A few important points to keep in mind about the Supplemental Register, though.  You can only file a Supplemental Register application (or amend to the Supplemental Register, as the case may be) if your mark is in use.  (Exceptions: proof of use is not required for applications based on a foreign application or registration, and applicants filing under the “Madrid Protocol” cannot file on the Supplemental Register at all).  In other words, for “intent to use” applicants, you shouldn’t simply assume that if a refusal issues, you will be able to amend your application to the Supplemental Register – the refusal will permit you 6 months to do so, but if you can’t prove use in that time, you’ll have to refile.

What if you’re already using the mark, but want to wait until the last possible opportunity to amend to the Supplemental Register?  Be very careful about your timing and the phrasing of your request.  The Trademark Rules are clear that once the Board issues a decision on appeal, the application can no longer be amended to the Supplemental Register.  This means once your case is taken on appeal, you may not be able to “hedge your bets” by including in your brief a request to amend if the appeal is not decided favorably, although cases have come out differently on that point.  See In re Phillips-Van Heusen Corp., 63 USPQ2d 1047 (TTAB 2002) (denying request in applicant’s ex parte appeal brief to amend to the Supplemental Register in the alternative); but see In re Eximius Coffee, LLC, Ser. No. 86262060 (TTAB 2016) (granting applicant’s request by temporarily restoring jurisdiction to the Examining Attorney).  Moreover, “reservations of rights” to amend won’t be honored – only specific “requests” to amend, whether made independently or “in the alternative” to the Examining Attorney’s withdrawal of the refusal.  See In re Integrated Embedded, Ser. No. 86140341 (TTAB 2016).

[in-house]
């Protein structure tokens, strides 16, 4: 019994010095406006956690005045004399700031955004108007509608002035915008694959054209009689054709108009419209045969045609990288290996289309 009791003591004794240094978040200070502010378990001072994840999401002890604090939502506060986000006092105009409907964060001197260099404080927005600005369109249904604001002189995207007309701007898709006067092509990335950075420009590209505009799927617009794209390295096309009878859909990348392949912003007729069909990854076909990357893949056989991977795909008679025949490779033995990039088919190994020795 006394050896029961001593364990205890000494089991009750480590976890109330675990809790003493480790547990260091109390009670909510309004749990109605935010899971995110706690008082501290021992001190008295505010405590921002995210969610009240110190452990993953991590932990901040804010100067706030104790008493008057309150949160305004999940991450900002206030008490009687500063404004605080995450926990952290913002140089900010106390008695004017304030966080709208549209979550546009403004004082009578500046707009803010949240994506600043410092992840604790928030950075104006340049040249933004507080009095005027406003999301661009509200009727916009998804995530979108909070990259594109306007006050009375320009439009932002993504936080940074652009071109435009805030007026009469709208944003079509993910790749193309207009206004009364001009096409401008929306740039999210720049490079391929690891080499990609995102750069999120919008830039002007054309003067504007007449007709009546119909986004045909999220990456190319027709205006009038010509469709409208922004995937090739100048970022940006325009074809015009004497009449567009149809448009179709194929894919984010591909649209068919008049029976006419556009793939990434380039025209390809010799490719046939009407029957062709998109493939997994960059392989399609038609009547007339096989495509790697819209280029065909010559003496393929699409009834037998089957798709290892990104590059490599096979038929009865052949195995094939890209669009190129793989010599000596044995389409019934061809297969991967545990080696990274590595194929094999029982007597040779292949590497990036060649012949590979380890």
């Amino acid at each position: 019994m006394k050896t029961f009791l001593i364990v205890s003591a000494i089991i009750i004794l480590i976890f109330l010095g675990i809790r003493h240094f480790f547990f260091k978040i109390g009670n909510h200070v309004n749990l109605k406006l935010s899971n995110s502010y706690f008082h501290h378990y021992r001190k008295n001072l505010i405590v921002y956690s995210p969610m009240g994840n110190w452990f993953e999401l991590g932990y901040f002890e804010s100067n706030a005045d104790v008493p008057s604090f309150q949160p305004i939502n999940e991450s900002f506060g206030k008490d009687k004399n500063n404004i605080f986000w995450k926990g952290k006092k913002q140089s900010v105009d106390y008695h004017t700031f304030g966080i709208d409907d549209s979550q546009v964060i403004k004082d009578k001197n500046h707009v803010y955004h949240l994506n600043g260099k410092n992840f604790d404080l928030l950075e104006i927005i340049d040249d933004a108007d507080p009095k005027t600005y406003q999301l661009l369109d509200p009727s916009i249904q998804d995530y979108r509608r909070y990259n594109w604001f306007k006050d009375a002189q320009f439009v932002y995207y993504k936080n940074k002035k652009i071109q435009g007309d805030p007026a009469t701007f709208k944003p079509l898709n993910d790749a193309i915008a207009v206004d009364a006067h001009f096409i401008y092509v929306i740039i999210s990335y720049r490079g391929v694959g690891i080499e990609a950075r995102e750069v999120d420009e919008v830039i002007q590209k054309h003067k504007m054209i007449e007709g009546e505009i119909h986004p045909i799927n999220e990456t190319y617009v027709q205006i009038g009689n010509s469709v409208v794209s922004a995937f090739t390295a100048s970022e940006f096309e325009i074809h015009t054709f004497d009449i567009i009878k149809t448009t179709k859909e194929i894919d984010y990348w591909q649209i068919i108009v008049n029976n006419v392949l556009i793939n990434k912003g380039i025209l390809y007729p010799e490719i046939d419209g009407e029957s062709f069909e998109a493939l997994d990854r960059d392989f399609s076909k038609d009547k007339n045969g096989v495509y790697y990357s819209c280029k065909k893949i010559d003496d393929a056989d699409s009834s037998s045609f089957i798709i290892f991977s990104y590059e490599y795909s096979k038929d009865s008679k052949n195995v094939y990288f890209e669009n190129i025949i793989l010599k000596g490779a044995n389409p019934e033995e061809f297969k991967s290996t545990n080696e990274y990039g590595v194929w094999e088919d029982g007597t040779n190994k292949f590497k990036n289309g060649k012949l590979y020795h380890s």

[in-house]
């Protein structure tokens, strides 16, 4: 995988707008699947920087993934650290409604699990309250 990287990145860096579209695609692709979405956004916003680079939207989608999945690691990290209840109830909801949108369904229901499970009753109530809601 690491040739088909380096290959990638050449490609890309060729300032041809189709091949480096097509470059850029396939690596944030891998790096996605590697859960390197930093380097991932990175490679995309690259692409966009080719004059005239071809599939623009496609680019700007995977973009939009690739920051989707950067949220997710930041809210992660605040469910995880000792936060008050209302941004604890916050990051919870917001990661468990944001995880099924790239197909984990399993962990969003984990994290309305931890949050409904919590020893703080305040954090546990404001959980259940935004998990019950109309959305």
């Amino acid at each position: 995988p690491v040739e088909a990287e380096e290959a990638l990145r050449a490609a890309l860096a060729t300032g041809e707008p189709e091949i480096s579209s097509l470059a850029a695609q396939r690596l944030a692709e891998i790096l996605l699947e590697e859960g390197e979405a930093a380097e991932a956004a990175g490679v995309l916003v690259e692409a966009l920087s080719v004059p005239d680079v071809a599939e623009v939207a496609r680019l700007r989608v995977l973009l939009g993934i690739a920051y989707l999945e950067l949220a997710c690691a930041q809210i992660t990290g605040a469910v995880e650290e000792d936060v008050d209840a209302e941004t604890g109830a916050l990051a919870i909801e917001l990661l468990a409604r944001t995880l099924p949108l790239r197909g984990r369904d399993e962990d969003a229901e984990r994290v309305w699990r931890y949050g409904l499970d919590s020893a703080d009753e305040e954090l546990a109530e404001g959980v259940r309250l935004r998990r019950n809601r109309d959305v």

So, in sum, when “deciding” between the Principal and Supplemental Registers, there isn’t much to decide, but quite a bit to consider.

The material contained in this communication is informational, general in nature and does not constitute legal advice. The material contained in this communication should not be relied upon or used without consulting a lawyer to consider your specific circumstances. This communication was published on the date specified and may not include any changes in the topics, laws, rules or regulations covered. Receipt of this communication does not establish an attorney-client relationship. In some jurisdictions, this communication may be considered attorney advertising.


About the Author: Tore T. DeBella

Tore T. DeBella is a partner in the firm's Intellectual Property Practice Group. Tore’s practice focuses on trademark clearance, portfolio management and enforcement, as well as information technology and data privacy/security strategy and compliance. Tore’s unique blended practice offers significant value to his clients, as he is able to counsel on both the “brand value” and “data” implications of various cutting-edge technological issues like social media, website policies and terms, keyword advertising and domain names.